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Riverside Nest Hatches

The Riverside Park nest has hatched.  There are at least two eyasses (nestling hawks).  They were visible for about ten minutes this afternoon.  The second video shows them the best.  Sorry for the camera shake, the wind was very strong today.

For directions to the nest, see my previous post Hawk Watch At Riverside.  The eyasses should fledge (leave the nest) in 42-46 days.  For the next few weeks, there won't be much action.  There will be lots of sleeping, with a feeding every one and a half to two hours. 

As the eyasses get bigger, you'll have more and more to see every week. If you're a casual hawk watcher, you don't need to rush over to the nest now, but should plan to see them in the second half of May and early June.



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Riverside Nest

The Riverside nest was quiet tonight with the female sitting on eggs.  The male was seen flying high over Riverside Drive taking advantage of the westerly winds.  Hatching may begin this weekend.

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Astoria Park - RFK Bridge Nest

I spend early Sunday afternoon and late Monday evening looking for the eyasses (chicks) at the Astoria Park - RFK Bridge (formerly Triborough Bridge) nest without success.  It's clear by the parents behavior, that they're no longer sitting on eggs, but have hatchlings, but I didn't see them.  I must have missed the feeding each time I went, and if the eyasses are sleeping, they would be too low to see them.

In any event, I do have some nice pictures of the nest and the parents.

Sunday
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Monday
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Worm-eating Warbler

Although I have seen a Worm-eating Warbler a few times in Central Park, I've never gotten a good photograph of one until this evening.  These pictures were taken around the Azalea Pond in the Ramble.

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Riverside Hawks

I visited the nest in the late afternoon and the mother was sitting on her eggs and the male was spending time flying up and down Riverside Drive.  Not much happened while I was there, except for a little preening.

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Friday on Fifth Avenue

This will be my last report from Fifth Avenue for awhile.  It's pretty clear that the nest has failed and I'm going to spend my time birding in other locations.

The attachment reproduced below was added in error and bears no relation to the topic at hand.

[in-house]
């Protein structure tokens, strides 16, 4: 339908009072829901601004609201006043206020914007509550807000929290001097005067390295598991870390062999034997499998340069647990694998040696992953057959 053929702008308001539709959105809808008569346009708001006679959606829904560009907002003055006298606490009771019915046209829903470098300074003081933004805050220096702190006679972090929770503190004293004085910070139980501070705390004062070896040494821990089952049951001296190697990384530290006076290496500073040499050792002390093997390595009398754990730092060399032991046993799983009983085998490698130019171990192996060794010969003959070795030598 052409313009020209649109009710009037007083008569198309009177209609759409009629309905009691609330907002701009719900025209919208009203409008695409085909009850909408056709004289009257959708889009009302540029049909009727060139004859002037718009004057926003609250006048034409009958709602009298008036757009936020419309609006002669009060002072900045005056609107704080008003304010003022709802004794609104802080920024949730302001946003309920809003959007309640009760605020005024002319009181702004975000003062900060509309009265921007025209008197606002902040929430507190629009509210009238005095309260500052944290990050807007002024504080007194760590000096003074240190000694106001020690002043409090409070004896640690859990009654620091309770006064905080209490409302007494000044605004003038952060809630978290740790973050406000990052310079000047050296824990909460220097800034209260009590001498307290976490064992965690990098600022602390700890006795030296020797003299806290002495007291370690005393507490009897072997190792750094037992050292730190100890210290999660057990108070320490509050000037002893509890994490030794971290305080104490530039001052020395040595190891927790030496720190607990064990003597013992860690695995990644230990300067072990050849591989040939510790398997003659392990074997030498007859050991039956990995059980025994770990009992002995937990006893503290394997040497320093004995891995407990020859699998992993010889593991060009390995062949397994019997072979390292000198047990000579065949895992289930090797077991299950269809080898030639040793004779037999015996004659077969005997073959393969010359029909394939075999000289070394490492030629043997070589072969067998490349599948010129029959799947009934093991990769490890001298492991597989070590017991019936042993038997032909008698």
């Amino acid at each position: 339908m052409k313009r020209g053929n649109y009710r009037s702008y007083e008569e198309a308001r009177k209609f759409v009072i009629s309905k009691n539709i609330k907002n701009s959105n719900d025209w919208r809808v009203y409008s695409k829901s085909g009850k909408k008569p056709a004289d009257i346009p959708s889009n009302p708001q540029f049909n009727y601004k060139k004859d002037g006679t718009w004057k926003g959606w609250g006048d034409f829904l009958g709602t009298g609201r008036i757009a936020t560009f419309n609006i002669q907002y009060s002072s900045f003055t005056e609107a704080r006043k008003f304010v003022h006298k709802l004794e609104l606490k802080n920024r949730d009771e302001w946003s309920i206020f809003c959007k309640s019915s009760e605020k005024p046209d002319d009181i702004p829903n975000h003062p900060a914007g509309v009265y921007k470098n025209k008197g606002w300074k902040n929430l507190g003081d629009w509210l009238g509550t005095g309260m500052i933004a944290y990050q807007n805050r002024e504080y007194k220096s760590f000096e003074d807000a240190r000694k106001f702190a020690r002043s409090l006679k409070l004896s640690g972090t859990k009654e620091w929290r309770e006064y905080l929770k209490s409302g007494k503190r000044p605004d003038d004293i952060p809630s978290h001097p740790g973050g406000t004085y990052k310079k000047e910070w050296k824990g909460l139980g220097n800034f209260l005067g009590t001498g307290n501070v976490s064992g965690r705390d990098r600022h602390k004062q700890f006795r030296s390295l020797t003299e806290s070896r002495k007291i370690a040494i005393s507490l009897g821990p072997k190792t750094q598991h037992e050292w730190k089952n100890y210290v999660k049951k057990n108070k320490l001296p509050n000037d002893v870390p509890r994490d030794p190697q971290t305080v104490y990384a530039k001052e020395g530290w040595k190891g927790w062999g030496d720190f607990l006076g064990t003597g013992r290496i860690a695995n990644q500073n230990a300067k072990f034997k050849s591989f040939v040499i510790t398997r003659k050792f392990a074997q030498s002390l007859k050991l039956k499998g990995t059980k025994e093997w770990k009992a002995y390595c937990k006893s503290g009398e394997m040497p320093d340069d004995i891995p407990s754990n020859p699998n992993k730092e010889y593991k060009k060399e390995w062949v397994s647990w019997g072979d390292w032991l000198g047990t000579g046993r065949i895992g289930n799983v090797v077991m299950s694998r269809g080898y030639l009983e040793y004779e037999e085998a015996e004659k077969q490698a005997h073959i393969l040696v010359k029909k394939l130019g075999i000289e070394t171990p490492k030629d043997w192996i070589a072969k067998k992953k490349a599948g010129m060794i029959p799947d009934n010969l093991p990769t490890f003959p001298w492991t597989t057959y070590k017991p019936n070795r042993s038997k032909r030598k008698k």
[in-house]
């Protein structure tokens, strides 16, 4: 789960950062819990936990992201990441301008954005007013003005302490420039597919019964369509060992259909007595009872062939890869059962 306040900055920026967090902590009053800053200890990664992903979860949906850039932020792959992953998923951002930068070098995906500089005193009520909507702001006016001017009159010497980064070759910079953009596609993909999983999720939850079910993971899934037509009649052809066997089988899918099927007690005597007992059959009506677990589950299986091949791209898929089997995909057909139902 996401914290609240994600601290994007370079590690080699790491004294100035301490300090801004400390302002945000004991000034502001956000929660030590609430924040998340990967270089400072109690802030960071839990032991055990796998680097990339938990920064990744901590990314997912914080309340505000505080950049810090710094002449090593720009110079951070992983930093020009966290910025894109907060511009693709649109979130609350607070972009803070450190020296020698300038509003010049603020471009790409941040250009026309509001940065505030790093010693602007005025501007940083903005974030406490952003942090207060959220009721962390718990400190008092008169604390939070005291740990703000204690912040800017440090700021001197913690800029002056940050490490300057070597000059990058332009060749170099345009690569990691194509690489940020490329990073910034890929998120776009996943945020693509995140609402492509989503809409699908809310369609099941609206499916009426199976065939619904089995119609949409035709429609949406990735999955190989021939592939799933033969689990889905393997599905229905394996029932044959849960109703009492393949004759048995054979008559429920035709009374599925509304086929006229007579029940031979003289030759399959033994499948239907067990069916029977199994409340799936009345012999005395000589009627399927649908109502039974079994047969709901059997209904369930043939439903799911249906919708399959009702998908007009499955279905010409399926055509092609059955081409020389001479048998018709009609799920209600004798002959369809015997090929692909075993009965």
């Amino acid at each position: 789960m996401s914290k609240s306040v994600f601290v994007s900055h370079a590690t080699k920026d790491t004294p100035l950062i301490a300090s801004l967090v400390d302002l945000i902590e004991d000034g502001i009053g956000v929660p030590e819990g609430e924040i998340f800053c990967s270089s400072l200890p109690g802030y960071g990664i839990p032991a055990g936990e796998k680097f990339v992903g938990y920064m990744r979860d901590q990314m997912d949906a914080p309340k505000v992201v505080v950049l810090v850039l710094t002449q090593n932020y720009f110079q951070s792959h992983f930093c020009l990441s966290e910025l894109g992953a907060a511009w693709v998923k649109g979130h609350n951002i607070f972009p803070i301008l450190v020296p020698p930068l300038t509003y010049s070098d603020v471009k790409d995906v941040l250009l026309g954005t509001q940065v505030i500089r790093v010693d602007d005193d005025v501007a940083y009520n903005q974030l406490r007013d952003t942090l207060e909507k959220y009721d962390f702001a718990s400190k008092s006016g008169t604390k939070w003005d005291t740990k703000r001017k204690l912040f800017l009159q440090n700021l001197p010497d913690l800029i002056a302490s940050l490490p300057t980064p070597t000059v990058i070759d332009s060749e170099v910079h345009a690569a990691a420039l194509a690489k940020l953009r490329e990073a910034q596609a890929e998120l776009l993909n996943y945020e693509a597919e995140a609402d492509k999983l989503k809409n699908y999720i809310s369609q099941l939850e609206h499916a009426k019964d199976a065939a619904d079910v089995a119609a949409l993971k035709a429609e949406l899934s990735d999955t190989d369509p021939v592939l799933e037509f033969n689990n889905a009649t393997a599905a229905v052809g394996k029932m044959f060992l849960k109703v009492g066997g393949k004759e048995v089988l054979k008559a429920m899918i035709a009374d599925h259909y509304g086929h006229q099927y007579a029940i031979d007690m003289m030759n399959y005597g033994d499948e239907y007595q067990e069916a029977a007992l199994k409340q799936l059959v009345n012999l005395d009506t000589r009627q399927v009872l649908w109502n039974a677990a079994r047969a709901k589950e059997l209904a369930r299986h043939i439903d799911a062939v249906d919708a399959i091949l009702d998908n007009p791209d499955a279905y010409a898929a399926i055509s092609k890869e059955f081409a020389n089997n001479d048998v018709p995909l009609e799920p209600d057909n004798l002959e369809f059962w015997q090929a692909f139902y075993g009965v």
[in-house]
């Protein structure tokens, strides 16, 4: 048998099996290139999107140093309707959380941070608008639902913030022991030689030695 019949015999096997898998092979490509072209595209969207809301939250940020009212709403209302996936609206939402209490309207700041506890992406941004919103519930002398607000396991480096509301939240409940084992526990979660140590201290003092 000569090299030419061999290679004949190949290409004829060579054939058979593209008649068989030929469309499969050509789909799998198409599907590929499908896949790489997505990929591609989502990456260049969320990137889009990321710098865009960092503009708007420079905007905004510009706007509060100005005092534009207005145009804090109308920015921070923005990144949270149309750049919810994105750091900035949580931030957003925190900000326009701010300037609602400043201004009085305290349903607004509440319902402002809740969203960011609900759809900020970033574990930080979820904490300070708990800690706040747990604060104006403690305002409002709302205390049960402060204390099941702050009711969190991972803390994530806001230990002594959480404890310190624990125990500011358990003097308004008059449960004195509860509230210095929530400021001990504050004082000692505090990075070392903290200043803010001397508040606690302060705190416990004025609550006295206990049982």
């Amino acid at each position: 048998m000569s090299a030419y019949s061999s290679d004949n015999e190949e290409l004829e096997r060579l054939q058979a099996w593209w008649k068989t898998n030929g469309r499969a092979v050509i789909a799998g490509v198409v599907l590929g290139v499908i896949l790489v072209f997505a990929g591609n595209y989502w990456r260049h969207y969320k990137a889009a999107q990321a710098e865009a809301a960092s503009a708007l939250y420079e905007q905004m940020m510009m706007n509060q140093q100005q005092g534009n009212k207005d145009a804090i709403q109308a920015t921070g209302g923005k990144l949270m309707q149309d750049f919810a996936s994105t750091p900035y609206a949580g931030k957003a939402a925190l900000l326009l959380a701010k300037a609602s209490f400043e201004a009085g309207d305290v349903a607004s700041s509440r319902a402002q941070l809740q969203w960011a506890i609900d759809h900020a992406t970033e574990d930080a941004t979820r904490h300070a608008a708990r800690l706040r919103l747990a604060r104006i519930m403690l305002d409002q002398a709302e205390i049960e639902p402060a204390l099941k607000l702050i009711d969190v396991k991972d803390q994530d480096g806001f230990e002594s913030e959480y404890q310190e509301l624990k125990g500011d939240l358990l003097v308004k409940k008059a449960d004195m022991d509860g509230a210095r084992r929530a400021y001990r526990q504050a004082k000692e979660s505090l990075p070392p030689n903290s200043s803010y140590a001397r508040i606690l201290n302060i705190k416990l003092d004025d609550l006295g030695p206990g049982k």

Lola was preening while I was at the nest early this evening.


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Thursday at Fifth Avenue

With each day, it becomes more certain that the nest has failed yet again.  I look for signs of an eyass, and can't find one, except that Pale Male is bringing food directly to the nest.  There have been no signs of a feeding, and Lola is still sitting down deeply on the eggs.

It would be wonderful to be wrong about this, but I have to be realistic. 

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Hawk Watch At Riverside

If the nest failures on Fifth Avenue over the last few years have you down, hop on the M79 Bus at 79th and Fifth and take the bus crosstown to the last stop at 79th and Riverside.  From there it is a short walk to the nest.  The pair should have eyasses (babies) around May 1st plus or minus 5 days.

Riverside-Nest

If you get off the bus at 79th and Riverside, cross Riverside and walk along the dirt path, being careful as you cross the on ramp and off ramp of the highway.  Then walk under the overpass, and take the stairs down to the Boat Basin Café.  If you keep making right turns you'll pass the bar, take a small set of stairs and then a long set of stairs.  Once you get to the bottom keep going straight (north) about two blocks and you'll be at the nest.  For better views, climb up to the exit ramp and look back.  The river cools things down, so dress as though it's 10-15 degrees cooler than the city.

Update 4-30-09:  The Boat Basin Café is very busy on the weekends and can be frustrating to navigate through.  As an alternative, you can enter the park at 83rd Street, and wind your way west to the 84th Street underpass, cross under the highway and walk south to the nest.


Has Time Run Out On Fifth Avenue?

After signs that their might have been a hatch on Fifth Avenue, it is looking more and more like we may have another nest failure.

I went by the nest in a break in the rain to see what was happening.  Pale Male had visited before I had arrived.  Lola was sitting on the nest.  Nothing much happened!

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Sunday on Fifth Avenue